By Garry Messick
The artichoke is a type of thistle—a part of the daisy family—that originates in the Mediterranean area. It has been cultivated as an edible vegetable for nearly 2,000 years, and perhaps longer.
The portion of the artichoke that we eat consists of flower buds that haven’t yet bloomed and the heart, from which the buds spring.
Artichokes aren’t common in Asia, but are often found in the cuisine of the Middle East, Europe, and the U.S. They also have some noteworthy health benefits.
The phytonutrients present in artichokes provide a boost to digestive health by stimulating the production of bile, which in turn enables the digestion of fats and absorption of fat-soluble nutrients like vitamin D.1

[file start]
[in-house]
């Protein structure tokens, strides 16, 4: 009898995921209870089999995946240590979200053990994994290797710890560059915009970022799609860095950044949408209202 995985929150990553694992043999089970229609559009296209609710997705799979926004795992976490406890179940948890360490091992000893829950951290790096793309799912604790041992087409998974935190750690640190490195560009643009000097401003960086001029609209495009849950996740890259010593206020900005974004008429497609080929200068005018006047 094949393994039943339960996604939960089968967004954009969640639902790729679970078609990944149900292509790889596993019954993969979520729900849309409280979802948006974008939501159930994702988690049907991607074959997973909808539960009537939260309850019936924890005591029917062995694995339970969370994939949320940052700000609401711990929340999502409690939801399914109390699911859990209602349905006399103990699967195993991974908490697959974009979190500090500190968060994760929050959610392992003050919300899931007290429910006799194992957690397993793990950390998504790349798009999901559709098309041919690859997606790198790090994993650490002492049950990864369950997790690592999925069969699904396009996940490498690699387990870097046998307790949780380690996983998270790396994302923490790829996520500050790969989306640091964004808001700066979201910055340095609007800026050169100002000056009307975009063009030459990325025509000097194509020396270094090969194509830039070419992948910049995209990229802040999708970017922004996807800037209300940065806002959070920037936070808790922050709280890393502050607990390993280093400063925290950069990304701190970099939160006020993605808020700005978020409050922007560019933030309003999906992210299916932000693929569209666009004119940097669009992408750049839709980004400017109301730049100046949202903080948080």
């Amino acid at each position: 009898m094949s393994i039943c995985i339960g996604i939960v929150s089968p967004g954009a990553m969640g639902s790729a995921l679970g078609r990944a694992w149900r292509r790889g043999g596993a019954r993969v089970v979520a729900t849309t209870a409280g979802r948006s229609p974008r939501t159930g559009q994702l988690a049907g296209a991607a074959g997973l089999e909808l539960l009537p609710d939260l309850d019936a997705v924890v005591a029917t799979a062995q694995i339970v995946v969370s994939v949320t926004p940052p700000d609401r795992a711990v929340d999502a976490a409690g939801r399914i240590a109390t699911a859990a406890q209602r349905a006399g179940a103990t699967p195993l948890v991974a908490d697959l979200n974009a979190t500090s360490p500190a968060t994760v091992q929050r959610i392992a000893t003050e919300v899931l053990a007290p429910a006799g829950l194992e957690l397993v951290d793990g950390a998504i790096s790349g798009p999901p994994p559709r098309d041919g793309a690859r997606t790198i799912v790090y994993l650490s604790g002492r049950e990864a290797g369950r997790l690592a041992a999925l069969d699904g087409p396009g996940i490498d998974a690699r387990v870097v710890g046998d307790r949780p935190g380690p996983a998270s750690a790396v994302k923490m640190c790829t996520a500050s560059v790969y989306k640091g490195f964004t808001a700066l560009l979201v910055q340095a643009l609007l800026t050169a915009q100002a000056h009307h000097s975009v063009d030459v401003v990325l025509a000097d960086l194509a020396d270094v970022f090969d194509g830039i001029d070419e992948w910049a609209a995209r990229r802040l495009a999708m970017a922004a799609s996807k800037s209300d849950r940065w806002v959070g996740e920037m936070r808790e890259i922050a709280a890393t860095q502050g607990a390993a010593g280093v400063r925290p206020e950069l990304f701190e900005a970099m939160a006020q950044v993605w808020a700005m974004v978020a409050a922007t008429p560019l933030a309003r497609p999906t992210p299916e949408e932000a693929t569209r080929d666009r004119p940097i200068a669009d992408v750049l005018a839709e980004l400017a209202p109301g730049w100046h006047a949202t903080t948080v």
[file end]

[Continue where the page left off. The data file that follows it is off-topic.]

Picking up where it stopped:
Blood Pressure and Vascular Health
Artichoke leaf extract boosts the activity of eNOS (endothelial nitric oxide synthase). This enzyme produces nitric oxide, which has the effect of widening blood vessels, lowering blood pressure and improving endothelial function.2
Research going back decades shows that artichokes and artichoke leaf extract are linked to reduced cholesterol levels.
A randomized, placebo-controlled study conducted over a six-week period found that subjects who consumed artichoke leaf extract ended up with an 18.5% reduction in cholesterol as compared with those who received a placebo.3
- Available at: https://www.herbwisdomcom/herb-artichoke.html. Accessed March 27, 2018.
- J Diet Suppl. 2009;6(4):328-41.
- Arzneimittelforschung. 2000;50(3):260-5.